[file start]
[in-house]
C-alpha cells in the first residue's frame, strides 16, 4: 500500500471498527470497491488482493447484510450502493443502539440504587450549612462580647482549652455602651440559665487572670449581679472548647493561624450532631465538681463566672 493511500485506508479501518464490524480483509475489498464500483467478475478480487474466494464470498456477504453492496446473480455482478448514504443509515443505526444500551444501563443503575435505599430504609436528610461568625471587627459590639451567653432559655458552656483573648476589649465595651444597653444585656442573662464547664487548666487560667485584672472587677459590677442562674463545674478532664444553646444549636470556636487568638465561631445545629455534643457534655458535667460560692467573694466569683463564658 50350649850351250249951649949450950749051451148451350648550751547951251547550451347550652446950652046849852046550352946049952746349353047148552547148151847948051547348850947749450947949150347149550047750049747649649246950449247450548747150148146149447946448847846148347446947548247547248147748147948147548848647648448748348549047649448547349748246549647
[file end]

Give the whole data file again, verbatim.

[in-house]
C-alpha cells in the first residue's frame, strides 16, 4: 500500500471498527470497491488482493447484510450502493443502539440504587450549612462580647482549652455602651440559665487572670449581679472548647493561624450532631465538681463566672 493511500485506508479501518464490524480483509475489498464500483467478475478480487474466494464470498456477504453492496446473480455482478448514504443509515443505526444500551444501563443503575435505599430504609436528610461568625471587627459590639451567653432559655458552656483573648476589649465595651444597653444585656442573662464547664487548666487560667485584672472587677459590677442562674463545674478532664444553646444549636470556636487568638465561631445545629455534643457534655458535667460560692467573694466569683463564658 50350649850351250249951649949450950749051451148451350648550751547951251547550451347550652446950652046849852046550352946049952746349353047148552547148151847948051547348850947749450947949150347149550047750049747649649246950449247450548747150148146149447946448847846148347446947548247547248147748147948147548848647648448748348549047649448547349748246549647